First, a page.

A report released Thursday offers new information on the final moments of Derrick Cedars and Greggory McGee’s lives.
The two pilots died in a Cessna 208 Caravan crash about 22 miles southeast of Kwethluk on April 8.
Forty-two-year-old Cedars and 46-year-old McGee’s plane went though several altitude changes before a “rapid, steep decent to the ground,” according to a preliminary report from the National Transportation Safety Board.
The plane was flying at 3,400 feet before it crashed, which was about 30 minutes after it took off from the Bethel airport.
The two Hageland Aviation pilots were on a training flight. They left at 3:22 p.m., but it wasn’t until 5:45 p.m. that Hageland employees reported the plane was overdue.
After a short search, the plane was located in some woods near a river. From the initial impact, the plane traveled about 180 feet “before coming to rest in an upright position,” the report says.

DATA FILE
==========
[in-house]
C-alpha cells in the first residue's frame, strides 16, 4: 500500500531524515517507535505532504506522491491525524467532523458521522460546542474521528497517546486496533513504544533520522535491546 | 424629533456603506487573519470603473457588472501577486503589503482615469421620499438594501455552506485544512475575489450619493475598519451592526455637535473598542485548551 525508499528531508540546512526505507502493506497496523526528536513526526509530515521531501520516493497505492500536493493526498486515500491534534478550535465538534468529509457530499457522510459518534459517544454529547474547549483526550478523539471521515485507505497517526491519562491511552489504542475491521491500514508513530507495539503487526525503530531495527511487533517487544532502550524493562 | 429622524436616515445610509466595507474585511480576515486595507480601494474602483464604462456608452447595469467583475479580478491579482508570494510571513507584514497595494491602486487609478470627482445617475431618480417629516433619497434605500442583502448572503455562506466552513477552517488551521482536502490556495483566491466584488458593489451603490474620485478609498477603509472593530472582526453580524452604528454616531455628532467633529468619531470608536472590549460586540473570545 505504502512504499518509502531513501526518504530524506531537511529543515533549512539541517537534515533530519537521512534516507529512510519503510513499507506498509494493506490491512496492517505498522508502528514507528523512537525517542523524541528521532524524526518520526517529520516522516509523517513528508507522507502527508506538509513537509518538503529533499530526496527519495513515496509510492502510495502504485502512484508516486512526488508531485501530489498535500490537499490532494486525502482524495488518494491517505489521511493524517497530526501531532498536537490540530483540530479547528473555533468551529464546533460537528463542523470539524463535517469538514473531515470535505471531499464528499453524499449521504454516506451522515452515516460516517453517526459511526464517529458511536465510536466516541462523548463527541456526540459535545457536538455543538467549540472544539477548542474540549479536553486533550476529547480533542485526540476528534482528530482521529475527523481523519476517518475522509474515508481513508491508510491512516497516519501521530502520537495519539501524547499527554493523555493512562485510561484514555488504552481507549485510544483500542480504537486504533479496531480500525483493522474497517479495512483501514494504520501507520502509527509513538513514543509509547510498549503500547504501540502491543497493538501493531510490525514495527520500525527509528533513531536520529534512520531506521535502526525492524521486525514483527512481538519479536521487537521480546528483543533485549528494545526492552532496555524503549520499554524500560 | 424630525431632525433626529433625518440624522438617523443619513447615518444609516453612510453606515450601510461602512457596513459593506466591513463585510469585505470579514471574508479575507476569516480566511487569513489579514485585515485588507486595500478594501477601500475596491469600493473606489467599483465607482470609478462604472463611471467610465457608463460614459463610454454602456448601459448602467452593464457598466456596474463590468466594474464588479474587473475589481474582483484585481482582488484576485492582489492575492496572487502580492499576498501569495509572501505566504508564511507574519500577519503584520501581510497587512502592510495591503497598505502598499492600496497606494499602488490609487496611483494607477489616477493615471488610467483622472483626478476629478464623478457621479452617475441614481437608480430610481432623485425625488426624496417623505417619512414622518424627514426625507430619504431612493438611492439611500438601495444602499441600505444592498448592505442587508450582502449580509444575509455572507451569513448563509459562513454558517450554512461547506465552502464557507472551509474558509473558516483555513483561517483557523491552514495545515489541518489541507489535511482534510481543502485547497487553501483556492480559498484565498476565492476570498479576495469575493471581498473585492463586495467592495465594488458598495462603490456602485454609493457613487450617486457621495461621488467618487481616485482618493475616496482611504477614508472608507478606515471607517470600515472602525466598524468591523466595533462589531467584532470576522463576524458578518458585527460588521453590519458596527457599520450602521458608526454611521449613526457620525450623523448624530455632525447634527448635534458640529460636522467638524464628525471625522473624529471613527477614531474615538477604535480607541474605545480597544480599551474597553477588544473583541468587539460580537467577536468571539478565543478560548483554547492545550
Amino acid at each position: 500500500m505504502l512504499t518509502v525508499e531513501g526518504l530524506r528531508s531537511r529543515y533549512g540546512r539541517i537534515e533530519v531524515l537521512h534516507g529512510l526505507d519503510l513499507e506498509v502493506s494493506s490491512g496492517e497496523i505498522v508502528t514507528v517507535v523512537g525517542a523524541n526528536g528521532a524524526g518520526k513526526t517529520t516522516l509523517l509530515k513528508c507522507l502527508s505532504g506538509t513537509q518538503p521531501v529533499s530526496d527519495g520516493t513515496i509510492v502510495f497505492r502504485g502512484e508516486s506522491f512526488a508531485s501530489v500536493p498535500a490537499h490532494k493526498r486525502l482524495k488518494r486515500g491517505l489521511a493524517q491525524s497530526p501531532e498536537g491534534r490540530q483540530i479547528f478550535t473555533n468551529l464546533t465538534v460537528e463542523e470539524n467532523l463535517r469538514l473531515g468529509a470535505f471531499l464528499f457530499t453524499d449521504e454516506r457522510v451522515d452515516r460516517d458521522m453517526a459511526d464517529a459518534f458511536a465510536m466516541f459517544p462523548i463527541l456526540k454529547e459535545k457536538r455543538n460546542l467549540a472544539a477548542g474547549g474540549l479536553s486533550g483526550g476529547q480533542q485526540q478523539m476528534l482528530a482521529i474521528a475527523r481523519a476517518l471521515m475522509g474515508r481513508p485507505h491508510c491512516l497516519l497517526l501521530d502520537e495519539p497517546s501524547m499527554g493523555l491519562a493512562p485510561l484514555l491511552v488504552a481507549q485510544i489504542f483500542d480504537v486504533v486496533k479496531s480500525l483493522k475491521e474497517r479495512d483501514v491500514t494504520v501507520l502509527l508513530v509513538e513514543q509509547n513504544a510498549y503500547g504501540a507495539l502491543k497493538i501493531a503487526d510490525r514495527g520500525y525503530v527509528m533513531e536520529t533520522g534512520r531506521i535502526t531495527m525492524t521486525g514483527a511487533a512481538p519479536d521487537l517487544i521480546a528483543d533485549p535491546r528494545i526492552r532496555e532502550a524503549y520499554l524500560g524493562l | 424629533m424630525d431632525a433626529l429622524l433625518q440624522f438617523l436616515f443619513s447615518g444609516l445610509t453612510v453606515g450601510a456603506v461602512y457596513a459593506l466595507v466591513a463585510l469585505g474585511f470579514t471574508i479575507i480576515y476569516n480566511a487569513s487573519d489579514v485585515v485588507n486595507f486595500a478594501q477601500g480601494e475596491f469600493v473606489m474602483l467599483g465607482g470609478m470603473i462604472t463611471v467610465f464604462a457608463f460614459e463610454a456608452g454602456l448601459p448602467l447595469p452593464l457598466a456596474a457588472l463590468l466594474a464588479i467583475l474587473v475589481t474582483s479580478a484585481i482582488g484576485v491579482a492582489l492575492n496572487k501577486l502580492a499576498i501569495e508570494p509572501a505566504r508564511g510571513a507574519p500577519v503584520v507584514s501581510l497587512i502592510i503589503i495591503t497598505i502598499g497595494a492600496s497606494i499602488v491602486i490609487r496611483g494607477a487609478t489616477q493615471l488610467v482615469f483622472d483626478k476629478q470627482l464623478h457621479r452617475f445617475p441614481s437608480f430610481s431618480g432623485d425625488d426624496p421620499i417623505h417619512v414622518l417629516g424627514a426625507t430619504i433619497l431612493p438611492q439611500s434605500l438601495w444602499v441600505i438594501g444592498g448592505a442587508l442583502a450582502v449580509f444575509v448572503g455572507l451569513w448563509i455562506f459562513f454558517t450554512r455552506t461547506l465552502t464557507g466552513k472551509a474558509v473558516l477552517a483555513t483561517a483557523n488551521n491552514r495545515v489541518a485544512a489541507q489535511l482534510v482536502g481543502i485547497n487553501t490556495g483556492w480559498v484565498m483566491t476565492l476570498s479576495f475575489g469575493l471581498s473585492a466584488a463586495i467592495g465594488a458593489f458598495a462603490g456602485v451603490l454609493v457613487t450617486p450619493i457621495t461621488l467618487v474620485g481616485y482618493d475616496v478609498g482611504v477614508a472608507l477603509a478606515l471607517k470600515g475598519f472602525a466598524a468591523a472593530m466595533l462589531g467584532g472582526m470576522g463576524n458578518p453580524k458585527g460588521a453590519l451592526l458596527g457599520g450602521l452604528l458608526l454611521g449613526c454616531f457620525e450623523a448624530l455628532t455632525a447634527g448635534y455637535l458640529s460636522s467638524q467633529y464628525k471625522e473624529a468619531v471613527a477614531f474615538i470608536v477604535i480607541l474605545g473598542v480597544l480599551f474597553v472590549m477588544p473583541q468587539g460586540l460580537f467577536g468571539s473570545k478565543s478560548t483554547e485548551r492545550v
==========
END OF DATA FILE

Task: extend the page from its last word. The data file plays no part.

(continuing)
Investigators say the information they’ve gathered comes from the plane’s automatic dependent surveillance-broadcast (ADS-B) technology.
“ADS-B gives us basic information. It’s not a flight data recorder. It’s not a cockpit voice recorder by any means, but it does give us some information to go on,” said Clint Johnson, chief of the Alaska regional office with NTSB.
The plane did not have, “nor was it required to be equipped with,” a cockpit voice recorder or a flight data recorder, the report says. A fire that started shortly after the crash consumed most of the wreckage.
The NTSB says weather was not a factor in the crash. Weather data shows that it was clear and calm that afternoon.
The NTSB continues to work to determine the cause of the crash. Next week, the wreckage will be moved to either Anchorage or Wasilla for further investigation.
–Hope Miller contributed reporting to this story.